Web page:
Getting to grips with the Glory that was Rome

Roman legionaries on the march ... possibly scouting out a suitable site for a new aqueduct.
Roman legionaries on the march ... possibly scouting out a suitable site for a new aqueduct.

A special drop-in session about plans to make more of the area’s Antonine Wall heritage is being staged at Croy’s Holy Cross Church tomorrow (Monday, November 27).

Although only made of turf, the Clyde-Forth frontier wall is reckoned to have been the biggest and most awe-inspiring building project the people of what would eventually become “Scotland” had ever seen.

It was built exclusively by Roman legionaries - they left memorials to commemorate their work on the project - but the wall itself was manned by auxiliary troops from places as diverse as North Africa and Gaul (modern France).

Now, after receiving a first round pass from the Heritage Lottery Fund for a £1.6million project, planners want to here what local people think about new community features to celebrate the area’s fascinating Roman Empire heritage.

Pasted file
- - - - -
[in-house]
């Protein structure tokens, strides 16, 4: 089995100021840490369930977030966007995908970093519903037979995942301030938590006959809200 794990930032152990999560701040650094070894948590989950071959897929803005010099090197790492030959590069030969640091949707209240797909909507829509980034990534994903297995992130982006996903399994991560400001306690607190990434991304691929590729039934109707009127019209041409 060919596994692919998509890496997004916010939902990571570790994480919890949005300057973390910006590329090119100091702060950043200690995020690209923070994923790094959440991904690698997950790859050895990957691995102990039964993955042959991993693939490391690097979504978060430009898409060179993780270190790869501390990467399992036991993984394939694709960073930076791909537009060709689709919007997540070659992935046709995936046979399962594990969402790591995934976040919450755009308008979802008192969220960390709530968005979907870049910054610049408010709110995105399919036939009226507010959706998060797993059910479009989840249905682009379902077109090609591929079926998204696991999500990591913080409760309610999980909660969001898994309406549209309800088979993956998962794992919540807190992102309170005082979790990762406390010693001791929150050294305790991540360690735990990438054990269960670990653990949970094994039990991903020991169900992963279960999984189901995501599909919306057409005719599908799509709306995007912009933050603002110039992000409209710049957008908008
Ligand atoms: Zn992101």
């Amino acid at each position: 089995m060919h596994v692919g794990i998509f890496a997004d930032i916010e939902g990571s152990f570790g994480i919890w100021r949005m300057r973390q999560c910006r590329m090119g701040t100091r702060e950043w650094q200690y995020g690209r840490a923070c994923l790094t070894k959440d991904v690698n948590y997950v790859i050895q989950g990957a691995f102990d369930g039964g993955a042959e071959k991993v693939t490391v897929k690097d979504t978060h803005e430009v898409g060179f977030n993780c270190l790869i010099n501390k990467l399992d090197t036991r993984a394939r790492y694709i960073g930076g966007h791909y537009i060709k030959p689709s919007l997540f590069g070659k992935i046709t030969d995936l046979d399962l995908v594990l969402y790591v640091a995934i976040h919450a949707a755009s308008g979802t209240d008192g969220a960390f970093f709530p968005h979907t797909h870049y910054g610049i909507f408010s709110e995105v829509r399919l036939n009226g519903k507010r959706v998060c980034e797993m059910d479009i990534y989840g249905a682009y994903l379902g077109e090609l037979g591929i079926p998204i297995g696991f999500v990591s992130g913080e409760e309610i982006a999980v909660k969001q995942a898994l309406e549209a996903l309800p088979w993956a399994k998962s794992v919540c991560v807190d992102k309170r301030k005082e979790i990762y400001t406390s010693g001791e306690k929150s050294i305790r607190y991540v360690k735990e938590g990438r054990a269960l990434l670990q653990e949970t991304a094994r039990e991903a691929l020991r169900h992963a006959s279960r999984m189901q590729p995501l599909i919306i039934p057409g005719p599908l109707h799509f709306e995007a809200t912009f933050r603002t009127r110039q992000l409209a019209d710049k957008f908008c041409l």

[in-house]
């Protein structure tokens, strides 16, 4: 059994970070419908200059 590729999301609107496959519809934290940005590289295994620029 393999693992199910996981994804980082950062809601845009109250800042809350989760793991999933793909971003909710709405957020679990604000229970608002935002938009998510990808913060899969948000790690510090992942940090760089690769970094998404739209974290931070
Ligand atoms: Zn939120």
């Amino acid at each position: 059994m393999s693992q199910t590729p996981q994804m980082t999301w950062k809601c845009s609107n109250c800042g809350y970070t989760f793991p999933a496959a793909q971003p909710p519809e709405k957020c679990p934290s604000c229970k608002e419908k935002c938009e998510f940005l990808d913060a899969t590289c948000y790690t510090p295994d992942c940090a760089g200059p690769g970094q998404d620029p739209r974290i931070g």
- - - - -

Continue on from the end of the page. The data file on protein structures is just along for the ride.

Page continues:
Drop-in sessions also include Roman dress-up and board games, a chance to see replica Roman artefacts, and also the opportunity to make your own Roman helmet and swords.

For the grown-ups, plans currently under discussion (but needing local comment) include an Antonine Wall-inspired play park at Croy Quarry, Auchinstarry, and a setting for a replica Roman distance slab near Nethercroy Woods.

The scheme could also include multimedia projects linked to sites along the course of the Wall - and community ventures ranging from exhibition to local research projects or even Roman-style community gardens.

The Rediscovering the Antonine Wall project also aims to recruit a “21st century volunteer legion that would help to raise awareness of the Wall.

Tomorrow’s session runs from 2pm to 8pm, but if you can’t make that there’s another at the Kilsyth Christmas lights switch-on on Friday, from 3pm to 5pm.